I first encountered Mind mapping many years ago, just after leaving school. I wish I had heard about it earlier though!
My first maps were drawn on A3 sheets of paper, using colored pencils and pens. I love to doodle, so they included sketches as well as words. I used to map out the events of each day in a mind map version of a personal diary. Looking back at them reminded me of the things I had accomplished, the weather, my feelings and any other items that I felt needed to be included at the time.
I have bought a number of Tony Buzan books over the years, including the first edition of his The Mindmap Book, which I have read from cover to cover many times.
Now we are in the computer era, most of my maps are done via mind mapping software. I use a Mac and have installed a number of mind mapping programs, as I find some fit an application better than others. It really depends on why I am creating the map.
If their purpose is to learn something in depth, then I love using iMindmap as it provides many creative possibilities.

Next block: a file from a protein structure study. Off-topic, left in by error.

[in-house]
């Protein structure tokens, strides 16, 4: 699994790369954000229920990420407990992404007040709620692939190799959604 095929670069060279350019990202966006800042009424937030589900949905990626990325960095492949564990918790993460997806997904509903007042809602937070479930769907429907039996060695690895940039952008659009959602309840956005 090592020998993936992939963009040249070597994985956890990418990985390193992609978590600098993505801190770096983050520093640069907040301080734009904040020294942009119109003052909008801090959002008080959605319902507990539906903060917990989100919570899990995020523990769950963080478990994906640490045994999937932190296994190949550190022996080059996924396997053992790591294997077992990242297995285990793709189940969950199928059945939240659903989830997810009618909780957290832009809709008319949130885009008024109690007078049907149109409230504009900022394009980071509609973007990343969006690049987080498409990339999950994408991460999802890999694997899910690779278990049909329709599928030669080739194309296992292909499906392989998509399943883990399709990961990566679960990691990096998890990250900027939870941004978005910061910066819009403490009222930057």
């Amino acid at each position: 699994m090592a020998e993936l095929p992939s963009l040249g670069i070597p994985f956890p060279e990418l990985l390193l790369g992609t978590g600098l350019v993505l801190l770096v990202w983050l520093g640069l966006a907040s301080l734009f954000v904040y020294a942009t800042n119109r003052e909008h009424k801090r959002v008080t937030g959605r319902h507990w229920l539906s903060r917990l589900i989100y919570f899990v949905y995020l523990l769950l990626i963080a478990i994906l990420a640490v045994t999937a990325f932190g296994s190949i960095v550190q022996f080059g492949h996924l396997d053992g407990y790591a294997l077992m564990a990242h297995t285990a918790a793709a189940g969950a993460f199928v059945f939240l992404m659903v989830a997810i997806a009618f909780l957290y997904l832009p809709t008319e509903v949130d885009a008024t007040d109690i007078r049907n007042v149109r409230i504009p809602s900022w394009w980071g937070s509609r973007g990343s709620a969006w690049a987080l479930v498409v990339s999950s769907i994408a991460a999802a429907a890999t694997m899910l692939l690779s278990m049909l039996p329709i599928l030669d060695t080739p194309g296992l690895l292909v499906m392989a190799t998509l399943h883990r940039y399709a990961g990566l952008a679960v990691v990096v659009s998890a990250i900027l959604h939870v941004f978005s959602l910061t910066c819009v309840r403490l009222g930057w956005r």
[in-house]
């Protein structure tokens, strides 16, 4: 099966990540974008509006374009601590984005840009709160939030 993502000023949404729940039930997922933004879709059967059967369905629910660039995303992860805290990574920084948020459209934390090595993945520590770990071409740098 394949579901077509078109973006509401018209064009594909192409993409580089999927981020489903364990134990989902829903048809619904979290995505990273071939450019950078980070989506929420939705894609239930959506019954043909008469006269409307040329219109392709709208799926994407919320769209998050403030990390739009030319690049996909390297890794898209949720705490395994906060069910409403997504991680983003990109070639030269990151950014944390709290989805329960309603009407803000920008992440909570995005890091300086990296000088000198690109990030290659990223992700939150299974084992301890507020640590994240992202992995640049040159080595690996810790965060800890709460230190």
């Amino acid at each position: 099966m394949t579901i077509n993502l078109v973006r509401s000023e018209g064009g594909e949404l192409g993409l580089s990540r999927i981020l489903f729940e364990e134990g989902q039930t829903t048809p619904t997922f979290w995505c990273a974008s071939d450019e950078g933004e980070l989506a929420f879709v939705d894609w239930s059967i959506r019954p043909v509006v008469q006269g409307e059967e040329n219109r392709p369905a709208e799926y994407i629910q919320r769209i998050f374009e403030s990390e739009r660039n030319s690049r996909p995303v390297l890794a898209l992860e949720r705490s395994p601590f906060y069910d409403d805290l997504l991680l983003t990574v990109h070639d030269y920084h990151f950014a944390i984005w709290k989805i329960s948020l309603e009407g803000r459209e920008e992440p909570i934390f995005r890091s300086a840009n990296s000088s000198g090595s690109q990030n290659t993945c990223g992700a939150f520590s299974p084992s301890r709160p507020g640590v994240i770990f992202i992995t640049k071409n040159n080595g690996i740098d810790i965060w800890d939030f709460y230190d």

If I am recording notes about something, that I will later write up as an article or web page, then I prefer ConceptDraw Mindmap or NovaMind.
In the times when I used a Windows PC, I utilized MindManager and a little utility called GiroQ which enabled me to jot down an idea into a popup box which was then automagically added to my ToDo mind map. It is a shame there is nothing similar available for the Mac.
That doesn't stop me creating mind maps though! I find them useful for planning my work day, organizing a draft web page, working out the chapters of an ebook, decision making, tracking a project, and much more. Long live the mind map!
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